Nielsen 2015: Radio reaches, streaming soars, consumers spend, and Adele

Nielsen 2015 music discovery
We’ve got our hands on the full Nielsen 2015 Music Report. The results offer fascinating insights into radio, streaming, music discovery, music spending, and how dominant Adele really was last year.

First, radio. The format demonstrates impressive reach, with 93% of adult consumers tuning in each week. It outperformed all other platforms, including TV and smartphones on that metric. Radio was also the top discovery outlet for Nielsen’s respondents. In 2014, it was a discovery option for 57% of participants; in 2015, it rose to 61%. Nielsen also found interesting genre preferences, with pop contemporary hit radio securing 12.4% and country placing second at 9.1%.

Nielsen 2015 on demand streams 300pxNext, streaming. Nielsen’s 2015 report shows year-on-year growth of 83% for audio streaming on demand. Audio streams from on-demand platforms totaled 144.9 billion last year. Streaming equivalent albums account for 38.5% of total industry volume for 2015. Total digital music consumption – which combines digital albums, track equivalent and stream equivalent albums – clocked in at 411.3 million units. (Nielsen’s equivalency counts 10 tracks as one album and 1,500 streams as one album.) The year’s entire overall album consumption was 549.4 million, which shows just how much the balance of listening has shifted toward digital and away from the physical formats. As in 2014, last year showed declines in album sales: CDs went down 10.8% and digital downloads dropped 2.9%.

These results echo the trends set in 2014. In fact, the 2015 data shows a snowballing speed in the switch to streaming. Audio streams grew just 60.5% in 2014 from the same set on on-demand services. (Nielsen covers audio and video numbers from AOL, Beats, Cricket, Google Play, Medianet, Rdio, Rhapsody, Slacker, Spotify, Xbox Music, and YouTube/Vevo.)

Nielsen 2015 streaming subscription reasonsIt’s a minor element in the report, but worth noting that video streaming continues to be a big factor. Video streams had 102% on-year growth to 172.4 billion. This year, we’ll be looking closely to see whether the launch of YouTube Red in the fall has any impact on video’s popularity.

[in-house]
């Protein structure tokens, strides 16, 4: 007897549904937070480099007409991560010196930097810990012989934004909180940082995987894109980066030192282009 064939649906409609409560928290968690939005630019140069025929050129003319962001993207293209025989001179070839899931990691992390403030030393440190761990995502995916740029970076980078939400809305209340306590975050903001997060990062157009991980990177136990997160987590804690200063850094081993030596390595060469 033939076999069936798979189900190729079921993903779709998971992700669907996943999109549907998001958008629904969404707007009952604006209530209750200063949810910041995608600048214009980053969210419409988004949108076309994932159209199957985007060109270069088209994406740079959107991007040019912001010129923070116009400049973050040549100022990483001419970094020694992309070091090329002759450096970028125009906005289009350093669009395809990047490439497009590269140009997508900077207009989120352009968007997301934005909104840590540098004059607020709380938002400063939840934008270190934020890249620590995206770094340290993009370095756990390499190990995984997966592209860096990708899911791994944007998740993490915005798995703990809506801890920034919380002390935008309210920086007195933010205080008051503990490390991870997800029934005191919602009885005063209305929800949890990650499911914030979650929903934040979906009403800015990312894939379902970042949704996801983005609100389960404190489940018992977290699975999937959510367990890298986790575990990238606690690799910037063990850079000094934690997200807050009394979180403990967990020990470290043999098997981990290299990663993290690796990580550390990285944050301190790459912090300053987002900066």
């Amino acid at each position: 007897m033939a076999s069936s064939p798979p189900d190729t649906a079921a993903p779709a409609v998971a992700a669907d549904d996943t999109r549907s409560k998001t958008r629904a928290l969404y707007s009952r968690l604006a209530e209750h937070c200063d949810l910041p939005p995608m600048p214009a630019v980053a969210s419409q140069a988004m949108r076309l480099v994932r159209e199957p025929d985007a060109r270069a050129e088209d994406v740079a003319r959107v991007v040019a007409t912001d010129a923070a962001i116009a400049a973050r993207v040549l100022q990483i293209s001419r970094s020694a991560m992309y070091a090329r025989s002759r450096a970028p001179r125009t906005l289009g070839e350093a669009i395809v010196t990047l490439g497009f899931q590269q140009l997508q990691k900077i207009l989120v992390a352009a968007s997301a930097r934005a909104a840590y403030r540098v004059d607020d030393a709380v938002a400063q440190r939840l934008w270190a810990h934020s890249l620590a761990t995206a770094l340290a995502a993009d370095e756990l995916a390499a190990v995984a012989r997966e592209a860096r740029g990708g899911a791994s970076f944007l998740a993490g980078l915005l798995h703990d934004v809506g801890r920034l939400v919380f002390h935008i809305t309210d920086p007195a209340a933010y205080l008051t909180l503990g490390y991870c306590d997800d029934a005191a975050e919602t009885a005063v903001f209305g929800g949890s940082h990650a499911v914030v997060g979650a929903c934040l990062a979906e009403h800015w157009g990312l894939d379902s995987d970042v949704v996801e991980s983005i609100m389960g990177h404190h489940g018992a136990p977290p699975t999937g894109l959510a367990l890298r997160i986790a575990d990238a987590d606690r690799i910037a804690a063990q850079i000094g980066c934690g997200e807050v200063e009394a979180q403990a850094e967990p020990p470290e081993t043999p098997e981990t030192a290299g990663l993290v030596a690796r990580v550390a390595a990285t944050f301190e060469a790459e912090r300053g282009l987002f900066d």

The year-end report also includes a reminder of some very pertinent data from Nielsen’s 360 report back in September. That data reveals consumer sentiment about paying for streaming services. Cost is the top reason that listeners use in selecting a streaming platform, followed closely by ease of use. The No. 1 reason that listeners don’t subscribe is that streaming services “are too expensive,” according to 46% of respondents. The availability of free streaming is the second reason with 42%, and 38% said they won’t use the service enough. Only 9% said they are likely to pay to stream in the next six months, and 78% said that is somewhat or very unlikely to happen.

Nielsen 2015 average music spend

Even though cost-sensitivity is a major component in the Nielsen findings, the average yearly spend on music has increased from $109 in 2014 to $152 in 2015. Streaming holds 7% of that average breakdown, but it’s 8% of the average teenager budget and 9% for millennials. It’s a much larger proportion than in 2014, when paid streaming was just 3% of the average. Digital downloads account for 13% and physical formats are 13%. Live music is still by far the biggest slice of the pie, with just over half of the $152 distributed across various event types.

Finally, even though her album 25 dropped in November, Adele still managed to smash several records and post staggering results: 3.38 million first-week sales and 7.4 million total for the six weeks of 2015 it was out. The big industry narrative about 25 was her choice to not make it available to stream, but Nielsen’s respondents show that putting it on Spotify et al may not have greatly altered its success. 41% of people who bought 25 in the first week said their choice was impacted by the album’s absence from streaming. However, an impressive 86% said they would have bought the album anyway. So while Adele, Taylor Swift, and Beyonce have made headlines for restricting their big albums’ availability, just as big a reason for their results could simply be the level of superfan support they wield.

Anna Washenko